With employment figures in the US remaining bleak, retraining workers for jobs in the renewable energy industry is becoming priority for many institutions.
Approximately 300 students are currently enrolled in the school with a predicted large incoming class, said Ecotech Dean Glenn Wilson. The curriculum offers courses in the fields of renewable energy, sustainable design, and energy efficiency, with courses costing $365 per credit hour.
The training is predicated on finding student’s jobs, the college says, and renewable energy careers are seen as a source of potential employment.
“Our curriculum is based that way,” said Wilson.
“We partner with career services to build the curriculum for what potential employers want.”
Though recent debate over for-profit colleges suggest potential concerns for aspects of the Ecotech Institute education, the school’s board member Colin Coyne shrugged off intimations of potentially over-exaggerated job promises, expressing confidence in the school’s potential.
“[The debate is] laughable in that do you know how many people are graduating from public schools with debt,” he told Breaking Energy. “Ecotech is training technically proficient individuals who will have a job waiting for them.”
The growing need for trained and ready workers within the energy industry is what sparked the idea for the establishment of Ecotech, which says it plans to open another outlet next year in Austin, Texas.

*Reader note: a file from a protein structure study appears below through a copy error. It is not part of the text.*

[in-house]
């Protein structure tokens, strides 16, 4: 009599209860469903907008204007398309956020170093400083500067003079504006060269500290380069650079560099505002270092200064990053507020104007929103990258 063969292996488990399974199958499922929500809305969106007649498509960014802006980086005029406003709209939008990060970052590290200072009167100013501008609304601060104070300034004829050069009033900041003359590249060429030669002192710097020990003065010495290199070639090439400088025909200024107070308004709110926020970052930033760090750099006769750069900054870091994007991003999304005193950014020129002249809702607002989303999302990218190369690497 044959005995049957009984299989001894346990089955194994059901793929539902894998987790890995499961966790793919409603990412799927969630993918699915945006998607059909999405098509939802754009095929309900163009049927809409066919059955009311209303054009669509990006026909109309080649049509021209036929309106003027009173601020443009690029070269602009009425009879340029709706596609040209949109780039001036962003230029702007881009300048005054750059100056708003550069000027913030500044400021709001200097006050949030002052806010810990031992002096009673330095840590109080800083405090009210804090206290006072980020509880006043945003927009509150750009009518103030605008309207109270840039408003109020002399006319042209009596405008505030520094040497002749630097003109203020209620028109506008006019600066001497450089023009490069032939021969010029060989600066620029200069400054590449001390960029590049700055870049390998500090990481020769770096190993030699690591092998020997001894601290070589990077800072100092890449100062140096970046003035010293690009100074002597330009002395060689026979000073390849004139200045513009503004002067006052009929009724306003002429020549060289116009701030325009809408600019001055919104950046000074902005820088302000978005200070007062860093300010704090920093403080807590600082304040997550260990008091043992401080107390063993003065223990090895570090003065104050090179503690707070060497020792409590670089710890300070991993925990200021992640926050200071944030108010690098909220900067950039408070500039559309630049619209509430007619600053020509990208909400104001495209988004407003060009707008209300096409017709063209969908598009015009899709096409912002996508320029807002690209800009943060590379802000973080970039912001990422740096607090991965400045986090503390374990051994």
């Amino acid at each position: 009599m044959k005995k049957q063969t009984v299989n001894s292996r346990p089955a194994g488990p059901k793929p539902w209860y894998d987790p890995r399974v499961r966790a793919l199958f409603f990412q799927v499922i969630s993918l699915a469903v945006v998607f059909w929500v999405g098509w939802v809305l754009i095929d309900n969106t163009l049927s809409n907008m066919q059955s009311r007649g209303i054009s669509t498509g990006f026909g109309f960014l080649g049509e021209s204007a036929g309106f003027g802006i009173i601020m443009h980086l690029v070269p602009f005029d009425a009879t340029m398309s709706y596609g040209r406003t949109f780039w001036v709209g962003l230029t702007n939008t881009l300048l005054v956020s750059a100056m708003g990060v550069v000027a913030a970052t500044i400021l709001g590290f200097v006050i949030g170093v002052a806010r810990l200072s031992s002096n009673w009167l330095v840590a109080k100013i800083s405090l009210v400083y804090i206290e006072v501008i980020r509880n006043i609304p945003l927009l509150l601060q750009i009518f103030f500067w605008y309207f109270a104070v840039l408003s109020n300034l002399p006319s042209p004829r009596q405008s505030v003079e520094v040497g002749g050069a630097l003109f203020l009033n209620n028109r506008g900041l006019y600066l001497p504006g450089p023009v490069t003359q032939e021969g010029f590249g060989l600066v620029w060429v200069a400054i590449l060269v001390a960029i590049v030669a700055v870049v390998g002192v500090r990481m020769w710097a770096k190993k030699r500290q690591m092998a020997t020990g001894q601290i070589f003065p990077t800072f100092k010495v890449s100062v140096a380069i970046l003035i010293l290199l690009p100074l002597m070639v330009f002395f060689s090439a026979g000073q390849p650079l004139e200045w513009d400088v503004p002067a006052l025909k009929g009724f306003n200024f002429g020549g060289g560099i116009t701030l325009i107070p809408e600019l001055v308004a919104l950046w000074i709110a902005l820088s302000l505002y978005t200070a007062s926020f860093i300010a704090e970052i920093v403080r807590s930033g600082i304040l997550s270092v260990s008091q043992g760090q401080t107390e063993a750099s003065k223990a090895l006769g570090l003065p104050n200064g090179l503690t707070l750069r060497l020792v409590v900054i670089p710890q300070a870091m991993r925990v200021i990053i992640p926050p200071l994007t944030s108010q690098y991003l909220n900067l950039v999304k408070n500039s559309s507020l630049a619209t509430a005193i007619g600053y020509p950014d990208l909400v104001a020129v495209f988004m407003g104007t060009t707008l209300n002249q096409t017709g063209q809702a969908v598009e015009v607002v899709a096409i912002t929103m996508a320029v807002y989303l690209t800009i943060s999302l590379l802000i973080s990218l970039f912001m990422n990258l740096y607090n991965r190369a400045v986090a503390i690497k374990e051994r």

“It is relevant because to me there is going to be a growing need of professionals and technicians to serve the new energy based economy; that I think is going to and must evolve,” said Coyne.
The rapidly changing energy industry has also grasped the attention of many students, prompting their pursuit of an Ecotech degree. Mike Streight, a retired Navy marine and student at Ecotech specializing in the wind industry, told Breaking Energy the energy industry’s increasing importance for the future lead him to enroll.
“I think this will be a major boost for the US to have quality and employable people in a field where unfortunately we are behind a lot of other countries and the rest of the world,” said Streight.